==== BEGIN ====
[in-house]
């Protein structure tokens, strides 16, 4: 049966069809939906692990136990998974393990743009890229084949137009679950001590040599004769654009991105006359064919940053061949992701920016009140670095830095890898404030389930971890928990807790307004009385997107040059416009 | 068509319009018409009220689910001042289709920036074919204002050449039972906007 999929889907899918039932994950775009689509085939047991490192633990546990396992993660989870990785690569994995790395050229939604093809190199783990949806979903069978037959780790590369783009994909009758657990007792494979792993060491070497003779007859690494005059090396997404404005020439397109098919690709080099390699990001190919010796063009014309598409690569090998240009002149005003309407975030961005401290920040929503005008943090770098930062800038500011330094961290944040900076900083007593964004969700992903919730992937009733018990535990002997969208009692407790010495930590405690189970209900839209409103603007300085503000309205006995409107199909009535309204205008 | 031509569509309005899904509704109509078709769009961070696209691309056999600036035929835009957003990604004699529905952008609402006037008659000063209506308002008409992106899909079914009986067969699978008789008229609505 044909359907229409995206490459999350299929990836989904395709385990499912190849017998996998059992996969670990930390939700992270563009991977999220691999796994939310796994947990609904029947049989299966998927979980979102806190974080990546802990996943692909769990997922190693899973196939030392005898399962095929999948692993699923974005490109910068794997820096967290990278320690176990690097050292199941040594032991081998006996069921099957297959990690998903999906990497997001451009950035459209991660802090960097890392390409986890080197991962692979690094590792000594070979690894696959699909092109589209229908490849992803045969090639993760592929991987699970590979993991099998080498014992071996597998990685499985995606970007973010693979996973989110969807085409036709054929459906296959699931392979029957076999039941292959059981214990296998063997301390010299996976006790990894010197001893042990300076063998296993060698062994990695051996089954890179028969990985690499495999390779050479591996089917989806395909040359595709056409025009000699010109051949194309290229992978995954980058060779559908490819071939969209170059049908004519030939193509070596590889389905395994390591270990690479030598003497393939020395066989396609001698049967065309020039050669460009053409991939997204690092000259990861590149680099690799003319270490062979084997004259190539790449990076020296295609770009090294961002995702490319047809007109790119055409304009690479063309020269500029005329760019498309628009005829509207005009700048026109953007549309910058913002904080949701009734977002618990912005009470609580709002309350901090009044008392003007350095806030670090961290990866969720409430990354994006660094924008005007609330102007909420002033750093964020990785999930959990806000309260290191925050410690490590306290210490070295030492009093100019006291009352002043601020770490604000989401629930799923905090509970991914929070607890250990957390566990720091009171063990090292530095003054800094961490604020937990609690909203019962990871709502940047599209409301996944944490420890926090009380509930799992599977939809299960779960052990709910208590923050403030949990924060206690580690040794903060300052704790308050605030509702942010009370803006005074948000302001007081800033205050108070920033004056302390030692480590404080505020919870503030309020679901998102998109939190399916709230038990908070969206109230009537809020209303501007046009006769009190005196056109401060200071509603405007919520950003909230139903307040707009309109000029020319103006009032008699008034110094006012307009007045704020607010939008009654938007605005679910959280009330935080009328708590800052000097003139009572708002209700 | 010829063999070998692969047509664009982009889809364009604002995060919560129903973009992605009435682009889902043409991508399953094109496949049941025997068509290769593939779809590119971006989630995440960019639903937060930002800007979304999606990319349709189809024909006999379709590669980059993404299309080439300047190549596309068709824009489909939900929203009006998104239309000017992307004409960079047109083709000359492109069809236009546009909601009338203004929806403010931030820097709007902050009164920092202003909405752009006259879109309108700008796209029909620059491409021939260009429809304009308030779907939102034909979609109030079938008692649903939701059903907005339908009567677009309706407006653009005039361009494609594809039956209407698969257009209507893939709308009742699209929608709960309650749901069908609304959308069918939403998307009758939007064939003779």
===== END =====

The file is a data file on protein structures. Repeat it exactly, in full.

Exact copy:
[in-house]
């Protein structure tokens, strides 16, 4: 049966069809939906692990136990998974393990743009890229084949137009679950001590040599004769654009991105006359064919940053061949992701920016009140670095830095890898404030389930971890928990807790307004009385997107040059416009 | 068509319009018409009220689910001042289709920036074919204002050449039972906007 999929889907899918039932994950775009689509085939047991490192633990546990396992993660989870990785690569994995790395050229939604093809190199783990949806979903069978037959780790590369783009994909009758657990007792494979792993060491070497003779007859690494005059090396997404404005020439397109098919690709080099390699990001190919010796063009014309598409690569090998240009002149005003309407975030961005401290920040929503005008943090770098930062800038500011330094961290944040900076900083007593964004969700992903919730992937009733018990535990002997969208009692407790010495930590405690189970209900839209409103603007300085503000309205006995409107199909009535309204205008 | 031509569509309005899904509704109509078709769009961070696209691309056999600036035929835009957003990604004699529905952008609402006037008659000063209506308002008409992106899909079914009986067969699978008789008229609505 044909359907229409995206490459999350299929990836989904395709385990499912190849017998996998059992996969670990930390939700992270563009991977999220691999796994939310796994947990609904029947049989299966998927979980979102806190974080990546802990996943692909769990997922190693899973196939030392005898399962095929999948692993699923974005490109910068794997820096967290990278320690176990690097050292199941040594032991081998006996069921099957297959990690998903999906990497997001451009950035459209991660802090960097890392390409986890080197991962692979690094590792000594070979690894696959699909092109589209229908490849992803045969090639993760592929991987699970590979993991099998080498014992071996597998990685499985995606970007973010693979996973989110969807085409036709054929459906296959699931392979029957076999039941292959059981214990296998063997301390010299996976006790990894010197001893042990300076063998296993060698062994990695051996089954890179028969990985690499495999390779050479591996089917989806395909040359595709056409025009000699010109051949194309290229992978995954980058060779559908490819071939969209170059049908004519030939193509070596590889389905395994390591270990690479030598003497393939020395066989396609001698049967065309020039050669460009053409991939997204690092000259990861590149680099690799003319270490062979084997004259190539790449990076020296295609770009090294961002995702490319047809007109790119055409304009690479063309020269500029005329760019498309628009005829509207005009700048026109953007549309910058913002904080949701009734977002618990912005009470609580709002309350901090009044008392003007350095806030670090961290990866969720409430990354994006660094924008005007609330102007909420002033750093964020990785999930959990806000309260290191925050410690490590306290210490070295030492009093100019006291009352002043601020770490604000989401629930799923905090509970991914929070607890250990957390566990720091009171063990090292530095003054800094961490604020937990609690909203019962990871709502940047599209409301996944944490420890926090009380509930799992599977939809299960779960052990709910208590923050403030949990924060206690580690040794903060300052704790308050605030509702942010009370803006005074948000302001007081800033205050108070920033004056302390030692480590404080505020919870503030309020679901998102998109939190399916709230038990908070969206109230009537809020209303501007046009006769009190005196056109401060200071509603405007919520950003909230139903307040707009309109000029020319103006009032008699008034110094006012307009007045704020607010939008009654938007605005679910959280009330935080009328708590800052000097003139009572708002209700 | 010829063999070998692969047509664009982009889809364009604002995060919560129903973009992605009435682009889902043409991508399953094109496949049941025997068509290769593939779809590119971006989630995440960019639903937060930002800007979304999606990319349709189809024909006999379709590669980059993404299309080439300047190549596309068709824009489909939900929203009006998104239309000017992307004409960079047109083709000359492109069809236009546009909601009338203004929806403010931030820097709007902050009164920092202003909405752009006259879109309108700008796209029909620059491409021939260009429809304009308030779907939102034909979609109030079938008692649903939701059903907005339908009567677009309706407006653009005039361009494609594809039956209407698969257009209507893939709308009742699209929608709960309650749901069908609304959308069918939403998307009758939007064939003779």